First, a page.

Wednesday, November 07, 2012

"It's Not My Country Anymore"

I've heard that said by a number of my very conservative friends.  I guess they have to decide that.  Clearly it is not the same country anymore.  Romney won a near historic percentage of the white vote and still lost the election.  It isn't a country controlled by white folk anymore.  More women were elected to the senate than ever before and one state - New Hampshire - has elected women to all of their leadership positions.  It is not a country run exclusively by men anymore.  Billionaires spent incredible amounts of money trying to buy the election Sheldon Adelson personally funded 6 campaigns with huge amounts of money and they all lost.  Yes, money still talks, but it is no longer the deciding factor and the plutocracy doesn't have free reign anymore. 

It is a different country than the one I knew as a child in the 50's and 60's.  I embrace it.  I'm excited by that.  I believe this new country embodies the hopes and dreams implicit in the experiment called the United States.  Still, it is different and my conservative friends need to make a decision whether they are part of this new expression of the United States.  Should they decide to withdraw... that's OK, but they cannot call themselves patriots.  They may say, "Obama is not my president," but if they do, they are also saying they are no longer part of this country.

For the Republicans, it will mean they need to re-evaluate and decide on new directions or they will be relegated to being a small regional party with less and less national voice.  At least for a while, they will still have the power of obstruction, but their positive voice will become more and more marginal as the demographics continue to change.  You can decide whether they are racist or not, but this election clearly was about race and their party is clearly identified racially.  A majority of white people voted for Romney.  Everyone else voted for Obama.  Obama won.  It is a new America.

9 comments:

revrannulf said...

Well said!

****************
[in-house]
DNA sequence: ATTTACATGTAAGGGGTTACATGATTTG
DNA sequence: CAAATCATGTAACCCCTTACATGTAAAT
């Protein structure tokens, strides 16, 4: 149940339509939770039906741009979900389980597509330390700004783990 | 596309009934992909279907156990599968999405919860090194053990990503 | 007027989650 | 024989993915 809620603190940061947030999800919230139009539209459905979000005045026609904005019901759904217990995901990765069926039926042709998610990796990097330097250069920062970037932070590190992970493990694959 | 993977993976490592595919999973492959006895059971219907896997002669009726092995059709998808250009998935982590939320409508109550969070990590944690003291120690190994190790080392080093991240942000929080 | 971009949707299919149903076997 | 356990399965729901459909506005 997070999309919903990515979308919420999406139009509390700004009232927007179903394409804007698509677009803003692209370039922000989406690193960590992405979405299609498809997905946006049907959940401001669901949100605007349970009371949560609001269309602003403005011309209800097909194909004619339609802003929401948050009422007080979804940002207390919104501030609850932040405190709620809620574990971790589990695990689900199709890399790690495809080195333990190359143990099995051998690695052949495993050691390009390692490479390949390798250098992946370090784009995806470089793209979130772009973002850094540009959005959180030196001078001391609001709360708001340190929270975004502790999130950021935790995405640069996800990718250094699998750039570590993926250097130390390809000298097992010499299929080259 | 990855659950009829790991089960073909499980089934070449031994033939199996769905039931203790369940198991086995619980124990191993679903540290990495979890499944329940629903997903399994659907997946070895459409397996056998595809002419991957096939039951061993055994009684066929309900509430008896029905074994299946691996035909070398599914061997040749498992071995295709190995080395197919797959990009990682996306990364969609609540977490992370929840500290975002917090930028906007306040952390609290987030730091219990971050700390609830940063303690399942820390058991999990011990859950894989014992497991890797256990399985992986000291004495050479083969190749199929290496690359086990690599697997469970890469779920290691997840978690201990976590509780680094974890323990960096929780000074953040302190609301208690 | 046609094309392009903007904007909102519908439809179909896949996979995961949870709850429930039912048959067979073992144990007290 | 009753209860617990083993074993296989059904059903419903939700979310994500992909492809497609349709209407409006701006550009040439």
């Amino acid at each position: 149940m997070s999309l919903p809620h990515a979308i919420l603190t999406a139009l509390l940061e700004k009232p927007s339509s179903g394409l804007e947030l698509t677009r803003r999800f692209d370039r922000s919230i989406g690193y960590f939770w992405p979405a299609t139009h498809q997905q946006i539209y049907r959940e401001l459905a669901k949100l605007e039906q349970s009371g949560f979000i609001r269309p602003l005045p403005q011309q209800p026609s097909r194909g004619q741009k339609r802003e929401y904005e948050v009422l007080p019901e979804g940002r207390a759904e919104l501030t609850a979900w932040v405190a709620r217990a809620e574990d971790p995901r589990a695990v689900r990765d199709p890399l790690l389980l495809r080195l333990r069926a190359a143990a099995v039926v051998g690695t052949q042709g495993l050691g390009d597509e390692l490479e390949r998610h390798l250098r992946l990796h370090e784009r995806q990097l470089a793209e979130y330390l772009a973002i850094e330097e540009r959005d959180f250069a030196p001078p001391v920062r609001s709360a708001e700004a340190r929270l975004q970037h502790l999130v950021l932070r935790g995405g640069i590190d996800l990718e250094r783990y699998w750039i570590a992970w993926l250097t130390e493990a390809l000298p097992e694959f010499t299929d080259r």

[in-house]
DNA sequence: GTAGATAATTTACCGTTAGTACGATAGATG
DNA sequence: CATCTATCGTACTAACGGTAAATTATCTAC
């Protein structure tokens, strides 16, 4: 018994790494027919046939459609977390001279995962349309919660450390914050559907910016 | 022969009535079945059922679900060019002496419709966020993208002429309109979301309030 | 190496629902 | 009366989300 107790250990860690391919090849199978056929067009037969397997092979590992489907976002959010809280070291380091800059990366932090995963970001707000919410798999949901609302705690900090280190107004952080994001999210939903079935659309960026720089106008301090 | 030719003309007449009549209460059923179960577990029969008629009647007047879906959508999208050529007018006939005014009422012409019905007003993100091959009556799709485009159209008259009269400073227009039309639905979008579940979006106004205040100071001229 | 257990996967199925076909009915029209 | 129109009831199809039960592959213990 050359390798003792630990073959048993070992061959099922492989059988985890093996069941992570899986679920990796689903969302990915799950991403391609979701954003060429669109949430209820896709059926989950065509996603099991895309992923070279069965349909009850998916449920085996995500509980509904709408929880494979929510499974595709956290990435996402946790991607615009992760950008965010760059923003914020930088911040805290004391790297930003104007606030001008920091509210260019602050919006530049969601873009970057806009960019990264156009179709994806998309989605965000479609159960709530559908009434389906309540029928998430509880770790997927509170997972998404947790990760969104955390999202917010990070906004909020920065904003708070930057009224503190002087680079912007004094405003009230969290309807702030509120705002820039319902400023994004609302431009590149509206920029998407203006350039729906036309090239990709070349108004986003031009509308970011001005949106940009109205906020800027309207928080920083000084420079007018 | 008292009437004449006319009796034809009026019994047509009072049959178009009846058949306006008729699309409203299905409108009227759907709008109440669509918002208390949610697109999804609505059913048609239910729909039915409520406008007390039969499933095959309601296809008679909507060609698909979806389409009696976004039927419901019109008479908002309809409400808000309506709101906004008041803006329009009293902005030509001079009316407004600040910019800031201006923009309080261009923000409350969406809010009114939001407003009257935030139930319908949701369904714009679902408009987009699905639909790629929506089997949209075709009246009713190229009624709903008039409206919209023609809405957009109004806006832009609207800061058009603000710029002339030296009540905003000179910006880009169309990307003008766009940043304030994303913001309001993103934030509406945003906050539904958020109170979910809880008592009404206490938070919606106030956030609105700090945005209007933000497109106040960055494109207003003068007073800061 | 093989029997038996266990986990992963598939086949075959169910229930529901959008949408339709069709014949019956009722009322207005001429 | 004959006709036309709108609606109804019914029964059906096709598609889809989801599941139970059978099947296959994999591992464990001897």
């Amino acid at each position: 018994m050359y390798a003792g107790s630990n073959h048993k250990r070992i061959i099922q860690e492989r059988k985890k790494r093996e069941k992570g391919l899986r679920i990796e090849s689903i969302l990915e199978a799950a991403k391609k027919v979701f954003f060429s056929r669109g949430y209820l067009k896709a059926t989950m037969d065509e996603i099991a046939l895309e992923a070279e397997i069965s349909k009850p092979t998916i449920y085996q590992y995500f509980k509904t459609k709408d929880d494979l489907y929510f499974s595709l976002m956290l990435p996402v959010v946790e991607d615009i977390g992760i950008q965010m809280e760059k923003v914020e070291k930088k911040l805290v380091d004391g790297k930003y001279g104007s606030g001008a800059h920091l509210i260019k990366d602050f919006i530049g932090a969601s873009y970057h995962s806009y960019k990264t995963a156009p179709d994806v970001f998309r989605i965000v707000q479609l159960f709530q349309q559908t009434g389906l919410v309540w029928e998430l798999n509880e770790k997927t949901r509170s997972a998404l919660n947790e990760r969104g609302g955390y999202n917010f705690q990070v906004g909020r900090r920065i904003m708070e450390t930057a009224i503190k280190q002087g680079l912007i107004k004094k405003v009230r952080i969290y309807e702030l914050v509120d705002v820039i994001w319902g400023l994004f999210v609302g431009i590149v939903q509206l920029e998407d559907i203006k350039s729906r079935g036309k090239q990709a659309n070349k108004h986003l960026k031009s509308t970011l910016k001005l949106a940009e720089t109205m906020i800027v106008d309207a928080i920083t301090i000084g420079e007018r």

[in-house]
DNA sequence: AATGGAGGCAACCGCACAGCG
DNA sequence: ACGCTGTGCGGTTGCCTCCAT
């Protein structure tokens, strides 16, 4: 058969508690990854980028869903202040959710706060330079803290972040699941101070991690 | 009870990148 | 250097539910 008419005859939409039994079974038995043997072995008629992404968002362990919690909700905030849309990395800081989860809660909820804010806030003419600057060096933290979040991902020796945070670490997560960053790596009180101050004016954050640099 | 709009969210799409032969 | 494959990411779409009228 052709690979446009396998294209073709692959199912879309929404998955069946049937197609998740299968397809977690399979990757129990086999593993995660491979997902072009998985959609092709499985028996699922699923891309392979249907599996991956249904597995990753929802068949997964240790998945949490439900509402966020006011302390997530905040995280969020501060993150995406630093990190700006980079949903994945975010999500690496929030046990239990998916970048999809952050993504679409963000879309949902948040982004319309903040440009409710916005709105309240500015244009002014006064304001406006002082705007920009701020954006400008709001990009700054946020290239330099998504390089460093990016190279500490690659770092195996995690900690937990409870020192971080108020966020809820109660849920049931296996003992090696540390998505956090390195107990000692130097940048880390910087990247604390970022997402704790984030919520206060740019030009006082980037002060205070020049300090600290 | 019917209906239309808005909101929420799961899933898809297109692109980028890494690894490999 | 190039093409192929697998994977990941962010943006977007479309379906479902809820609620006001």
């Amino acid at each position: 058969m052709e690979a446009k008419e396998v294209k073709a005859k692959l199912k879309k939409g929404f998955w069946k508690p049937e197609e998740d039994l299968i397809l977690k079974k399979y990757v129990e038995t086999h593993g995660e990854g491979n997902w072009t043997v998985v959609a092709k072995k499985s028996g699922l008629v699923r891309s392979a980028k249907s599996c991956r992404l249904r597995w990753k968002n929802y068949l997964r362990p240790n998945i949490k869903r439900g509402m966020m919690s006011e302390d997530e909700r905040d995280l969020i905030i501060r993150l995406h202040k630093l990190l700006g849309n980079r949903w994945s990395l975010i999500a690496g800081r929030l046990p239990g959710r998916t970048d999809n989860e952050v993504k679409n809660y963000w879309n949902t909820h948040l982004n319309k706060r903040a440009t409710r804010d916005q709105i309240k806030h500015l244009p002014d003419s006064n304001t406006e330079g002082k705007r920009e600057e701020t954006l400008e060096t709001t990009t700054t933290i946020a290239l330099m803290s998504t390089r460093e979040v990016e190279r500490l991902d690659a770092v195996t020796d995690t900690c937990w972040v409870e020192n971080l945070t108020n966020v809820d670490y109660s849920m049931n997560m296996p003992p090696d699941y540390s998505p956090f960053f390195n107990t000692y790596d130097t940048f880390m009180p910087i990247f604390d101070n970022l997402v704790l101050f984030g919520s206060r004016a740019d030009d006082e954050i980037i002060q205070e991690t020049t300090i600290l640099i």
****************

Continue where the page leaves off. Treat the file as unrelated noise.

Michael Mahoney said...

Why is it, I wonder, that when Romney gets 62% of the white vote, it's racism, but when Obama gets 90% of the black vote, it's not?

And it's still my country. (well, technically, I'm Canadian by birth, but I'm a US citizen. I digress.) I fear for it, because knowing that we are worse off now than we were four years ago, I can't imagine what it will be like four years from now, with a president who doesn't have to pander to the center anymore.

I can only hope that he lives up to his promises this time. That he is, in fact, interested in bi-partisianship. (and as much as the left loves to cry "obstructionist!" the president has shown no real interest in bi-partisainship during his first term.)

I can only hope he does live up to his promise to work with Romney to find common ground in a deeply divided country.

I can only hope that, regardless of ideology, when a large portion of the country thinks he is the worst president in memory (and that includes Carter) that he realizes he did a lousy job his first term as everyone's president.

roy said...

OK Michael...

I didn't say the white vote was due to racism (although I believe in large part it was), I said the election was about race. The Republican party clearly has an issue with people of color.

We obviously disagree re: Obama's place on the political spectrum I see him as a practical centrist, not a crazy leftist. I don't see that changing.

I'll stand by obstructionism. I can't forget McConnell's statement that his party's primary objective was to keep Obama to one term. They worked very hard to make that come true and stood as a block against virtually everything he tried. How many times did he need to beat his head against that solid wall before he gave up? I think the work to find common ground needs to begin with the Republicans. Unfortunately, in spite of some significant defeats, I don't see that happening.